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The Guardian (UK)
January 10, 2003
Situation normal: Russia is frozen solid
Even the search for new energy stops when winter hits
Nick Paton Walsh in Moscow

Zhores Alfyorev, the Nobel physics laureate, points to the frozen and cracked heating pipes in his laboratory and laughs: "One more proof of the rule in physics that water expands when it turns into a solid."

More than half the rooms in the St Petersburg Physical and Technical Institute, where he is director of experiments into nuclear, solar and other forms of energy, have frozen through.

The building has been without heat and water for 11 days. Equipment for vital and potentially hazardous experiments had to be moved from their rooms to warmer places.

"Our institute is one of the main centres of research into new sources of energy, but we have to fight the most primitive problems of old heating pipes. Now we need to spend 10m rubles [200,000] just for repairs."

Russia has been pushed to breaking point by weeks of sub-zero temperatures: 25,000 people are living without heating, officials estimate. Ports are paralysed: icebreakers are rushing to St Petersburg to free 40 ships, carrying vital supplies,frozen in the harbour.

In Karelia province, near the Finnish border north of St Petersburg, 55 people have lost parts of arms or legs to frostbite and 5,300 people are living without heating. A state of emergency has been declared.

Valenitina Nikolaevna lives alone in a small flat at 10 Shkolnaya Street in the tiny village of Vilga. Her three electric heaters are enough to keep only one room warm. The kitchen and the loo are frozen through.

Across the street in the block where her son lives the sewage pipes have frozen through, splitting the ceiling and spilling their contents into his flat.

Mrs Nikolaevna, a pensioner, went to help her son clear up the freezing mess on his floor.

"I paid 700 rubles [14] this month in heating, water and electricity bills," she told local media."Before this we had hot water for three hours a day. Now there is no gas, heating or hot water, and the electricity keeps going off.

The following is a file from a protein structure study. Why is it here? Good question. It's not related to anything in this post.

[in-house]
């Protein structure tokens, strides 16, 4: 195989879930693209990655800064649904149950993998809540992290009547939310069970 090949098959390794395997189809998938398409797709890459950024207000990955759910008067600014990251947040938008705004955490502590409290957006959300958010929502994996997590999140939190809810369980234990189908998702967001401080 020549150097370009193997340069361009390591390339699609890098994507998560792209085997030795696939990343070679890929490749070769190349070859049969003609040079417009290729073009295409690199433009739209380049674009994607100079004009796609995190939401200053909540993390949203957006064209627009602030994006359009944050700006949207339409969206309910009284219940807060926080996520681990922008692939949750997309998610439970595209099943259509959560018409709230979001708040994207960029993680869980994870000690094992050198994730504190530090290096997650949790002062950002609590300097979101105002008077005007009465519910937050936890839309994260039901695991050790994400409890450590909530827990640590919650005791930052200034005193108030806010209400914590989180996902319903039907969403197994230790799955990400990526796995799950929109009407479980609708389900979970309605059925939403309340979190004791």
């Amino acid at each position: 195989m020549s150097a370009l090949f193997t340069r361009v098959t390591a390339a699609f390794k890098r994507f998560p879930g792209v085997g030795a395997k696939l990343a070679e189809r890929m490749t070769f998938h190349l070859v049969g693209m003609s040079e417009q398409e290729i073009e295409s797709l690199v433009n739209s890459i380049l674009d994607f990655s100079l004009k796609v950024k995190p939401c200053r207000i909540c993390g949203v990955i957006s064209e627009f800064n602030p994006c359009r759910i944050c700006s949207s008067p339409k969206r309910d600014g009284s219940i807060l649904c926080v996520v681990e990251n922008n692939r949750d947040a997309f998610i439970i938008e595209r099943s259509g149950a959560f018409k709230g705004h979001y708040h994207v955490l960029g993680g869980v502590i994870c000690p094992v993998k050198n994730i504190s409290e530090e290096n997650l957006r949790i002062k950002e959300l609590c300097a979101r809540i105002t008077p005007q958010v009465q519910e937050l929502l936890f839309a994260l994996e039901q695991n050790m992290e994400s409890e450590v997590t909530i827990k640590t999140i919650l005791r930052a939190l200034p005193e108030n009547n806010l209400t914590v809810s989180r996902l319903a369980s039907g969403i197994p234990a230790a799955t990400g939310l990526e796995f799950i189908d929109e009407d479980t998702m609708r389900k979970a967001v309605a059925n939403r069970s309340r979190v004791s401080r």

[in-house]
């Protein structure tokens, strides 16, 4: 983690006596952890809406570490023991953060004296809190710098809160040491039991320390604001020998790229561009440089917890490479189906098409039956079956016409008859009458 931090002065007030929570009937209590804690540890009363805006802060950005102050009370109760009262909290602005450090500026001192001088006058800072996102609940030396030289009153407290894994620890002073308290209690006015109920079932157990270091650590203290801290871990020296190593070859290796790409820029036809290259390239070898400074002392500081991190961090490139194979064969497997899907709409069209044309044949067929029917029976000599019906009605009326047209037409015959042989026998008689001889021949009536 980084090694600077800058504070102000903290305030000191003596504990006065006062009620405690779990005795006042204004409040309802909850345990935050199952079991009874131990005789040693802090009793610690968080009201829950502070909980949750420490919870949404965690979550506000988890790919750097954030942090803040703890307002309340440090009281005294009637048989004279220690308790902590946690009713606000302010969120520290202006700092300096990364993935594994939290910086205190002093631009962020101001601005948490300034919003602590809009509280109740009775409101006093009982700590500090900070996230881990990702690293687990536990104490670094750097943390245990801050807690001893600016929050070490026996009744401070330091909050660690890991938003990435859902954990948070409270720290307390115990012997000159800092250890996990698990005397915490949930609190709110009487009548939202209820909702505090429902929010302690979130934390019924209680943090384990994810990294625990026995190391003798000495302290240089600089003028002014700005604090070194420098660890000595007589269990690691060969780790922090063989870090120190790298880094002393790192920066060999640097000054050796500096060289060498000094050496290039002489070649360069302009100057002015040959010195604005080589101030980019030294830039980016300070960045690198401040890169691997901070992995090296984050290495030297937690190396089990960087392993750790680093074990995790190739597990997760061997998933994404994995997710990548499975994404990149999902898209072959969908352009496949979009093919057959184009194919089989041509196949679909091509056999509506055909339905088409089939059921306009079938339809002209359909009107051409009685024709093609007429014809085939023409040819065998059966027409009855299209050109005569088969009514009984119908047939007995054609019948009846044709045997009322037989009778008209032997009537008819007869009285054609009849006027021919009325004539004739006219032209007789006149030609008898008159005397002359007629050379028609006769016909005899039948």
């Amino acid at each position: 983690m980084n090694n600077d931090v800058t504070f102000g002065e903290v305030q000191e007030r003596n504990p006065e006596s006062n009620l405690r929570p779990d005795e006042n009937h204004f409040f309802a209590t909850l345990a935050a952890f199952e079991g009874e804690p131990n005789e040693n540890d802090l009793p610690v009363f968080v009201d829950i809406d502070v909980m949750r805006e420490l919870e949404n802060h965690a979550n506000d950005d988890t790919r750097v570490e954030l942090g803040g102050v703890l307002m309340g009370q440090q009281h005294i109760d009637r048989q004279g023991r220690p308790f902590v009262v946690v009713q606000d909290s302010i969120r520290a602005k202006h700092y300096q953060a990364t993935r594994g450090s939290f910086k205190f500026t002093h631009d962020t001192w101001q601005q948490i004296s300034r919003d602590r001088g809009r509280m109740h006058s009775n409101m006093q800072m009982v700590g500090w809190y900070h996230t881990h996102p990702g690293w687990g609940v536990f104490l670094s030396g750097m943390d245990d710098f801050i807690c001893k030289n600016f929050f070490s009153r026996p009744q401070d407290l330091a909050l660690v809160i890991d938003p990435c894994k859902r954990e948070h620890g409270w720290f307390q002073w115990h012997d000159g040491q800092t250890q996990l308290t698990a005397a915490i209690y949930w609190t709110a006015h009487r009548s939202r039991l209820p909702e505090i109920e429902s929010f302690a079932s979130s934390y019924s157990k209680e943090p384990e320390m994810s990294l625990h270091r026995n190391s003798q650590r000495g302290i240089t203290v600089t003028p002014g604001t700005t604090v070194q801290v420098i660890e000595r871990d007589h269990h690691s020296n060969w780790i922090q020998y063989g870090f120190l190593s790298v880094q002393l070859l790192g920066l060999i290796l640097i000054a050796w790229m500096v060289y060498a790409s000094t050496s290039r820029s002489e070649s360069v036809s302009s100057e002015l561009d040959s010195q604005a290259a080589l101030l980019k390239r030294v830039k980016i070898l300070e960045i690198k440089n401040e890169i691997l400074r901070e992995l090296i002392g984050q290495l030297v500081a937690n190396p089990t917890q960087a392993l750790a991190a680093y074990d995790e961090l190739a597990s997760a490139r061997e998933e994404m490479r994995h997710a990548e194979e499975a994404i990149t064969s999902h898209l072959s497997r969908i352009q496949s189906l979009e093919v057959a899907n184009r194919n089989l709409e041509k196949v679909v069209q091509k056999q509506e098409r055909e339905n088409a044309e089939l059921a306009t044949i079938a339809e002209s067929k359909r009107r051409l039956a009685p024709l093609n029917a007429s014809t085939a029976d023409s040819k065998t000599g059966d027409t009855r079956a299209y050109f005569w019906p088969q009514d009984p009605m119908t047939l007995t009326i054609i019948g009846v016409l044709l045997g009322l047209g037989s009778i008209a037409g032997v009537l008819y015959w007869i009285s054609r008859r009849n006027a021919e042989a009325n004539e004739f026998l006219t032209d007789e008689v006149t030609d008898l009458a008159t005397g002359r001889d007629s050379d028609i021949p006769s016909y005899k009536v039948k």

"The village council said I have to deal with this shit myself. 'We cannot help you', they said."

Some parts of Russia are dealing with their coldest winter for years. In temperatures of minus 25C, it only takes a small cut in the electricity supply to cause chaos. After five hours the gas stops pumping, causing the ageing central heating pipes to freeze then burst, and leave the building deprived of heating for the rest of the season.

Alexander Shatalin, head of the Medvezhyegorsk regional administration, said: "It is a cold winter, but we have had them before.

"But the main thing is the state of the pipes. What do you expect if you do not invest in the heating systems since the time of Perestroika?"

The Kremlin has offered 1m emergency aid, but meteorologists consider the cold snap "nothing special".

Gennady Yeliseyev, deputy head of the state weather service, said: "This is simply a cold winter. We have forgotten what it is like to have a normal winter, as the last few have been so mild."

But he conceded that it was colder than usual. On average the weather was 10 degrees warmer than normal in North America and 10 degrees colder in some European countries, including Russia.

In the southern climes around the Volga river it was the coldest weather for a century.

"This December is the third coldest for 100 years in Moscow. But in Moscow the record is minus 42, which hap pened in 1940. Two days ago we got 36 degrees below zero in the Moscow region. This is normal."

The cold has so far claimed 272 lives in Moscow, where the temperature remains minus 22C, dropping to minus 37 at night in the suburbs; 2,159 people have been treated for hypothermia and frostbite since the cold spell began on September 12.

The record in Russia - and the northern hemisphere -was held by Yakutia, in Siberia, where it was minus 72 in 1926. "Still, minus 60 is normal there in winter," Mr Yeliseyev added.

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